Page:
Often having the right tool makes the impossible merely impractical. And when tackling a challenging subject like machine learning a little help goes a long way.


R is to statistics as Linux is to computing. What still costs thousands of dollars commercially[8] is free and under active development by people who use R as an essential tool. Unless you have a good reason to build R from source (and if you’re not sure if you do – you don’t) download binaries from an approved R Mirror and save your self days of agony.

R Studio

Highly recommended for working with R. It is an IDE that understands R, has a built in help window, and does a great job at keeping you from shooting your foot off. Frankly, I’ve found that good autocomplete and built in help is half the battle in learning a new language. So while you love Vim, and wouldn’t dream of typing anything without Emacs, and SublimeText is your best friend – if you’re learning R try R-Studio first.


Python is the king snake in the room when it comes to working with data in a general purpose language. A quick scan through PyData and you can see why. Tools like SciPy, Pandas and SciKit Learn are all actively maintained (and more importantly used) by a wide community tackling problems at every scale imaginable.

Orange Data Mining

I have yet to get time to dive into Orange. However, others with sound technical judgement have vouched for Orange and the system is under active development, which is always a good sign.

Resources and Referenes


Coursera Stats 1

I have not taken this course. But I have taken other Coursera classes and I’ve found their content well organized. The syllabus is a great list of concepts that you should be familiar with to consider yourself conversant with essential statistics.

Wikipedia Statistics Portal

When it comes to concise articles on everything statistics Wikipedia is your friend.

Wolfram Mathworld

Mathworld’s Probability and Statistics Portal is a concise glossary for terms that show up in the reference material, but aren’t exactly intuitive.


R In Action

Just about the gentlest introduction to R that I can imagine. There is a Second Edition of the book in the works.

Machine Learning

Peter Flach’s book is an aproachable introduction Machine Learning. Flach manages to make the esoteric approachable and more importantly easy to follow. He uses jargon sparingly when necessary but never without explanation. The true value of the book shines in his simple explanations of the whys behind common algorithms and techniques in machine learning. He excels at providing straightforward explanations of complex topics. (It has one of the best explanations of how a Support Vector Machine works.) In short buy the book unless you’re into learning things the hard way.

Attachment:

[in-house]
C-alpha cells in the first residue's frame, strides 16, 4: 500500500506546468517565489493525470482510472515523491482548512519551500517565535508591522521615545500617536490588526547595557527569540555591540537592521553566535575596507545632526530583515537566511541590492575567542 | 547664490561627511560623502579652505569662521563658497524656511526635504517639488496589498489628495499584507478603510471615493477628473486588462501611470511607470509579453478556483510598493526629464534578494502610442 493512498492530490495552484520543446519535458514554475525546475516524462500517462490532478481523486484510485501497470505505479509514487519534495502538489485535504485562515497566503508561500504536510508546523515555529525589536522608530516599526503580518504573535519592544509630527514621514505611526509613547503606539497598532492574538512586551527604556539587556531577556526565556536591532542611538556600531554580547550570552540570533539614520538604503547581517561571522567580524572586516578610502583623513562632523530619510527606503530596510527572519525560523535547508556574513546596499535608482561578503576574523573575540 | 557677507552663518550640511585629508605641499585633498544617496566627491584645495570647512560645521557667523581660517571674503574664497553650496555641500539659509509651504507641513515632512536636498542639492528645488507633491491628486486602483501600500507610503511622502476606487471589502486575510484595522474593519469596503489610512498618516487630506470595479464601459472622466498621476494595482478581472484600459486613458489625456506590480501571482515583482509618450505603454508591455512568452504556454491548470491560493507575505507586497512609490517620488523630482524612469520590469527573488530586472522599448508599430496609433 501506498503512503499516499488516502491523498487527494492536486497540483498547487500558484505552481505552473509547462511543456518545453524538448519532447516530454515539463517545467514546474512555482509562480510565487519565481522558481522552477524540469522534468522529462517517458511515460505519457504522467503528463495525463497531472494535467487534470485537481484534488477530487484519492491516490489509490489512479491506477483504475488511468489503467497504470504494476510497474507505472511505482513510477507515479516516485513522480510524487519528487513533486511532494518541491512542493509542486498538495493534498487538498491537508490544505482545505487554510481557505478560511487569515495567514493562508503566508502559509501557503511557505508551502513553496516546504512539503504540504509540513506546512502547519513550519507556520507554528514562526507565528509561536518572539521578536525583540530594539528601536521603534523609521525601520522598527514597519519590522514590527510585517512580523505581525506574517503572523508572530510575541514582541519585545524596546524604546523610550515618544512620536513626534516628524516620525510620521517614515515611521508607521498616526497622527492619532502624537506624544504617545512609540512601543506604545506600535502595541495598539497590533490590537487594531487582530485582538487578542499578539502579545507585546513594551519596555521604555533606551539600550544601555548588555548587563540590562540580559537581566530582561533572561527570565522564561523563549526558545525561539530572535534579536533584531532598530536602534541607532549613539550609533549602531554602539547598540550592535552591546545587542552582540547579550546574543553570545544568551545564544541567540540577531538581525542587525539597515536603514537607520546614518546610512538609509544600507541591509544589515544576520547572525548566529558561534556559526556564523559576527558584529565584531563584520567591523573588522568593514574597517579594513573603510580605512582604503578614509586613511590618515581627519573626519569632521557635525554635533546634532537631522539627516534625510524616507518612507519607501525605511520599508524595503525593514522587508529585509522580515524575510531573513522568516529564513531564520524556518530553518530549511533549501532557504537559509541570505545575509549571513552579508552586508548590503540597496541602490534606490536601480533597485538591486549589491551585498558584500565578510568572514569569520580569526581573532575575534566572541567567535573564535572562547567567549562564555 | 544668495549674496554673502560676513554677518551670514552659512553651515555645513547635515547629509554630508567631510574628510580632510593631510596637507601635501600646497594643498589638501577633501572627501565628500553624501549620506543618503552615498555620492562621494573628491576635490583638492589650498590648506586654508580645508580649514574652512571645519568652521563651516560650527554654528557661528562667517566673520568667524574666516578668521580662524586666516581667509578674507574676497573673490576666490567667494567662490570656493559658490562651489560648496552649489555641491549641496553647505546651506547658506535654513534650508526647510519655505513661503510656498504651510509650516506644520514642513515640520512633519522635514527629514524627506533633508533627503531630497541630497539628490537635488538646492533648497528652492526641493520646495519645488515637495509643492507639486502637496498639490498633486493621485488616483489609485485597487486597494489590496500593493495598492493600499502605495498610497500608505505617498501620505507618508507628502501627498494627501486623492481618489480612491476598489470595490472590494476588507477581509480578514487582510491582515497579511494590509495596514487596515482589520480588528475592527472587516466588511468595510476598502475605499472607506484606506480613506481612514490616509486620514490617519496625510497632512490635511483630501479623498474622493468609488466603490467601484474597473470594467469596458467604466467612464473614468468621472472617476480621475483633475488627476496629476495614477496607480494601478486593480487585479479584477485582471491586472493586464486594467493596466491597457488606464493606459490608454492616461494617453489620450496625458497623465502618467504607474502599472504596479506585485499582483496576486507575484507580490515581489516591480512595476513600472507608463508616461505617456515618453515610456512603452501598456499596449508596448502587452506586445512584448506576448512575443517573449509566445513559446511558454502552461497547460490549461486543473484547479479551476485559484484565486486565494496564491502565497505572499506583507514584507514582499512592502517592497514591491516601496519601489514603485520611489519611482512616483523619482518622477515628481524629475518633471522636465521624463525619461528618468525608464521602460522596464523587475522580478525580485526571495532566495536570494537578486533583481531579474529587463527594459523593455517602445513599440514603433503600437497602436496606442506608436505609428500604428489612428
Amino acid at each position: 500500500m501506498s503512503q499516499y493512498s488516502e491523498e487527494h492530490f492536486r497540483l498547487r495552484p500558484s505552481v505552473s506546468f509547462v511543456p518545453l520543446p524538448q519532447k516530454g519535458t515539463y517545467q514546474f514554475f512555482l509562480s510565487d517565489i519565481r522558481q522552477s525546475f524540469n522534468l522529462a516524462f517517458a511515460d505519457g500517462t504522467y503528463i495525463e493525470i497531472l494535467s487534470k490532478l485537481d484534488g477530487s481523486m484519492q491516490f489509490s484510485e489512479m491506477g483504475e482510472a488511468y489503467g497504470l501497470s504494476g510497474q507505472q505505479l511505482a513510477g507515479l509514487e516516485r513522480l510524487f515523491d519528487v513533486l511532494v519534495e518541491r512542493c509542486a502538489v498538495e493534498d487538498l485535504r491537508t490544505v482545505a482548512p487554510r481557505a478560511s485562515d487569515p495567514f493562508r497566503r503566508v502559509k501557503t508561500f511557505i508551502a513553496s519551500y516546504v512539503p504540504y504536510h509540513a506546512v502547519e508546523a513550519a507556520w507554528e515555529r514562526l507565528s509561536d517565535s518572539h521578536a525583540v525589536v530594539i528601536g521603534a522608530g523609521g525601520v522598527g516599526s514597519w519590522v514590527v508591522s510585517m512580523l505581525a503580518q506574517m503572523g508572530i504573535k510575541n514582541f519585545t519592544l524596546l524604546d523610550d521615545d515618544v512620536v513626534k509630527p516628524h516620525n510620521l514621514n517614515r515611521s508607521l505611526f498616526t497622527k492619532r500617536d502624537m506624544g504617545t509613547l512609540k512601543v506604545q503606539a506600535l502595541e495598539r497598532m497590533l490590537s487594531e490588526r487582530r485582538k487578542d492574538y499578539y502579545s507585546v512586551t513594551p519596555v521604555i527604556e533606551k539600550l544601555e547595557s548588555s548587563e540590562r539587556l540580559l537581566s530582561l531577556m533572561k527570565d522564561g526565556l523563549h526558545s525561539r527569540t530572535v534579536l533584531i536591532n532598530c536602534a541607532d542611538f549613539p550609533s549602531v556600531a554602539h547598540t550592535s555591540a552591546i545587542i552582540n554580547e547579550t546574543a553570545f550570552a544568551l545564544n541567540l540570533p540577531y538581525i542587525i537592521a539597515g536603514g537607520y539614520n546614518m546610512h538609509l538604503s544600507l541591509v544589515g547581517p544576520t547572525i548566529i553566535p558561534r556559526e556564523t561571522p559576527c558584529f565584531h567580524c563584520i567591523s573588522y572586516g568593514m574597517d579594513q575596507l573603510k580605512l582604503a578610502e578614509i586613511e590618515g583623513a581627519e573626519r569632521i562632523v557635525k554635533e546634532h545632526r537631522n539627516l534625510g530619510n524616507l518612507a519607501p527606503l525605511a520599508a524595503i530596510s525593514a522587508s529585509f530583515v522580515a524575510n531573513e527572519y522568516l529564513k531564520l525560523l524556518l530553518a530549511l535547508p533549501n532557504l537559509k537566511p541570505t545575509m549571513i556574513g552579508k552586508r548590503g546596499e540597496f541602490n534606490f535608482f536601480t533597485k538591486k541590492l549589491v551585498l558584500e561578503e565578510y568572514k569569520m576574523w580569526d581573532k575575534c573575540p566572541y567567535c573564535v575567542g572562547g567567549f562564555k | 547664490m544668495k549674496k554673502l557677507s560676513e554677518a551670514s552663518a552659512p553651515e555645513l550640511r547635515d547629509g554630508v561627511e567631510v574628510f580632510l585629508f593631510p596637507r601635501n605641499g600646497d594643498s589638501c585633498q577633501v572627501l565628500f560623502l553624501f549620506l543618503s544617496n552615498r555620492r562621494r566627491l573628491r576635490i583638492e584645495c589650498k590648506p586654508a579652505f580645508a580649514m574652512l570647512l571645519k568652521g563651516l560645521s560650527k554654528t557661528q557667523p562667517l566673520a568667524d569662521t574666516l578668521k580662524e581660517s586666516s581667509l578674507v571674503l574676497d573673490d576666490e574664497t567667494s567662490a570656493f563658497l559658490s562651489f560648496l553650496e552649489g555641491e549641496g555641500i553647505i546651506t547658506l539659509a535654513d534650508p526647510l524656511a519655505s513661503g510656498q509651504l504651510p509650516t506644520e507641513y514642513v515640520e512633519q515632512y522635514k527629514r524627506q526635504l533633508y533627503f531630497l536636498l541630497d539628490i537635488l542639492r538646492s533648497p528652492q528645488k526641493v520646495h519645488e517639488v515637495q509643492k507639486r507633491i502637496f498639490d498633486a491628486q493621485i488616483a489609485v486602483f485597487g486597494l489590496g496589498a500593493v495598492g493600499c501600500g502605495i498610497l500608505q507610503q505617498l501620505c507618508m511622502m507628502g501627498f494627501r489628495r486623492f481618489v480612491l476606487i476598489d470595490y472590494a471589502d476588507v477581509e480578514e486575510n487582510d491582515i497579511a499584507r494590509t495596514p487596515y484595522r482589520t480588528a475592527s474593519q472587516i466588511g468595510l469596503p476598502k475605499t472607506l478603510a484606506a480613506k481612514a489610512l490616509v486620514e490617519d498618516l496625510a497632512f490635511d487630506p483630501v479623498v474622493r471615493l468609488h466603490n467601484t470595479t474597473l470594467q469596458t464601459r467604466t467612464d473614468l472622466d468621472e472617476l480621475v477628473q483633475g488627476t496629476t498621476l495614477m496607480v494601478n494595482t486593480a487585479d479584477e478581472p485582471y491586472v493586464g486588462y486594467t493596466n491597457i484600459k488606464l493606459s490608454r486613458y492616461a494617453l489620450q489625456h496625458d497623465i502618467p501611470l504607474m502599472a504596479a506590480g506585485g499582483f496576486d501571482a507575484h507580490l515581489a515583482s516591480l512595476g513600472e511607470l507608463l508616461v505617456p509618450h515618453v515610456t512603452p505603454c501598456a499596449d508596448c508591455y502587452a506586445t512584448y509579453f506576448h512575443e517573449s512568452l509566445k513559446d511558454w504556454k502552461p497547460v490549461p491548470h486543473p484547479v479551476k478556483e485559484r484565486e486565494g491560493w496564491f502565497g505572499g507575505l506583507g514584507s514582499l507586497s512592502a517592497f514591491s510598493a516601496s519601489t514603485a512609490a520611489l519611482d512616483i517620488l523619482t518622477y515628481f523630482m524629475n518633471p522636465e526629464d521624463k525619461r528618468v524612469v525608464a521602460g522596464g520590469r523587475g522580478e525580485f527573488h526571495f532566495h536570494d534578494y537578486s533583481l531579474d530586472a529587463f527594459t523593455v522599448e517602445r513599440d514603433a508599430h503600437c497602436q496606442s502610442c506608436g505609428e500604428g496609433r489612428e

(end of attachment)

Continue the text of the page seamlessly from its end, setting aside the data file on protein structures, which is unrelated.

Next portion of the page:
Where to Next

There’s a huge world of data out there. And according to the marketing weasels, the next generation of companies will be competing on their ability to manufacture information out of the raw piles of data that are building up on servers all over the inter-webs. Machine Learning can be the key to making sense out of all this data, but only if you’re willing to take the time and do the learning before the machine does.

  1. Peter Flach makes Chapter 1 of Machine Learning available for free online. You have to trade your email for it. But seeing as you’re going to buy the book anyway (you don’t want to dive into machine learning without this book) why not give him an email address to let you know about updates?  ↩

  2. It can be just as important to identify which problems aren’t a good fit for machine learning.  ↩

  3. The one exception I make to this blanket statement is SciPy. Frankly, the Python community is so far ahead of the most other open source scripting environments that it is difficult to imagine how any of them are going to catch up.  ↩

  4. There are many other alternatives: Fortran (don’t laugh), Incantor, Mathematica, Octave, and Julia to name a few. Understanding the tradeoffs involved with choosing another language or framework is important. When starting out, simpler is usually better.  ↩

  5. Data Mining With R also has a great high speed introduction to the R environment. It might prove a better tutorial if you’ve programmed extensively in other languages.  ↩

  6. I’ve found the traditional tests less helpful when dealing with practical ML issues. YMMV.  ↩

  7. Best part, this book is built into R as a Package  ↩

  8. I tried to determine a representative price for SAS. One look at this page and you can tell why I failed.  ↩